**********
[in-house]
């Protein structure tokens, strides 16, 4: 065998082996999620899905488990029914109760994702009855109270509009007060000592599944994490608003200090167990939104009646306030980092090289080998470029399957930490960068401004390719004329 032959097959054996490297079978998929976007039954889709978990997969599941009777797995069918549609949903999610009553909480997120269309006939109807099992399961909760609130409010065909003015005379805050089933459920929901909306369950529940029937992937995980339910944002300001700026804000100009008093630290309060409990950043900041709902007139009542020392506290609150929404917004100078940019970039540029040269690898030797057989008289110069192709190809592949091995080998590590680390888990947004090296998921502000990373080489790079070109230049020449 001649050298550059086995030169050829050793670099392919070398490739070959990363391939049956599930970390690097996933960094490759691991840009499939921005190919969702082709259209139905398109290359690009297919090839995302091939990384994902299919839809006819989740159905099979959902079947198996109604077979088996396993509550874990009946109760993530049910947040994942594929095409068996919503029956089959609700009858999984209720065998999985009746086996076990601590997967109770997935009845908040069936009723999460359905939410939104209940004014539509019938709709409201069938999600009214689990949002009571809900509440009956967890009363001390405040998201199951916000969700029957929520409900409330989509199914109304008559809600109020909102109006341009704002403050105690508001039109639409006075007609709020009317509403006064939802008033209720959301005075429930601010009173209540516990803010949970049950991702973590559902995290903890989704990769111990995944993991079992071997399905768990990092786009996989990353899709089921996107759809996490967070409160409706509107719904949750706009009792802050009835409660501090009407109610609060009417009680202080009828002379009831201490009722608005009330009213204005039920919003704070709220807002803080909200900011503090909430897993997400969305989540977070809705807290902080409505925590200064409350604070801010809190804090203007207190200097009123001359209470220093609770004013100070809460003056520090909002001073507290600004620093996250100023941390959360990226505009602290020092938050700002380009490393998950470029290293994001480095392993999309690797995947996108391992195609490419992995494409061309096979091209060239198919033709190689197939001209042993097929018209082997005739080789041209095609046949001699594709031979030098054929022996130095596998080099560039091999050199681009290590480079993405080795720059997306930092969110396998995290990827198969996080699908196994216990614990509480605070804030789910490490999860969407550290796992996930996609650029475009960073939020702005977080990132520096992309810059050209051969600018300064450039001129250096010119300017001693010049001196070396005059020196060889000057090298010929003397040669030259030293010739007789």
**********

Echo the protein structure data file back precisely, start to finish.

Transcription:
[in-house]
């Protein structure tokens, strides 16, 4: 065998082996999620899905488990029914109760994702009855109270509009007060000592599944994490608003200090167990939104009646306030980092090289080998470029399957930490960068401004390719004329 032959097959054996490297079978998929976007039954889709978990997969599941009777797995069918549609949903999610009553909480997120269309006939109807099992399961909760609130409010065909003015005379805050089933459920929901909306369950529940029937992937995980339910944002300001700026804000100009008093630290309060409990950043900041709902007139009542020392506290609150929404917004100078940019970039540029040269690898030797057989008289110069192709190809592949091995080998590590680390888990947004090296998921502000990373080489790079070109230049020449 001649050298550059086995030169050829050793670099392919070398490739070959990363391939049956599930970390690097996933960094490759691991840009499939921005190919969702082709259209139905398109290359690009297919090839995302091939990384994902299919839809006819989740159905099979959902079947198996109604077979088996396993509550874990009946109760993530049910947040994942594929095409068996919503029956089959609700009858999984209720065998999985009746086996076990601590997967109770997935009845908040069936009723999460359905939410939104209940004014539509019938709709409201069938999600009214689990949002009571809900509440009956967890009363001390405040998201199951916000969700029957929520409900409330989509199914109304008559809600109020909102109006341009704002403050105690508001039109639409006075007609709020009317509403006064939802008033209720959301005075429930601010009173209540516990803010949970049950991702973590559902995290903890989704990769111990995944993991079992071997399905768990990092786009996989990353899709089921996107759809996490967070409160409706509107719904949750706009009792802050009835409660501090009407109610609060009417009680202080009828002379009831201490009722608005009330009213204005039920919003704070709220807002803080909200900011503090909430897993997400969305989540977070809705807290902080409505925590200064409350604070801010809190804090203007207190200097009123001359209470220093609770004013100070809460003056520090909002001073507290600004620093996250100023941390959360990226505009602290020092938050700002380009490393998950470029290293994001480095392993999309690797995947996108391992195609490419992995494409061309096979091209060239198919033709190689197939001209042993097929018209082997005739080789041209095609046949001699594709031979030098054929022996130095596998080099560039091999050199681009290590480079993405080795720059997306930092969110396998995290990827198969996080699908196994216990614990509480605070804030789910490490999860969407550290796992996930996609650029475009960073939020702005977080990132520096992309810059050209051969600018300064450039001129250096010119300017001693010049001196070396005059020196060889000057090298010929003397040669030259030293010739007789």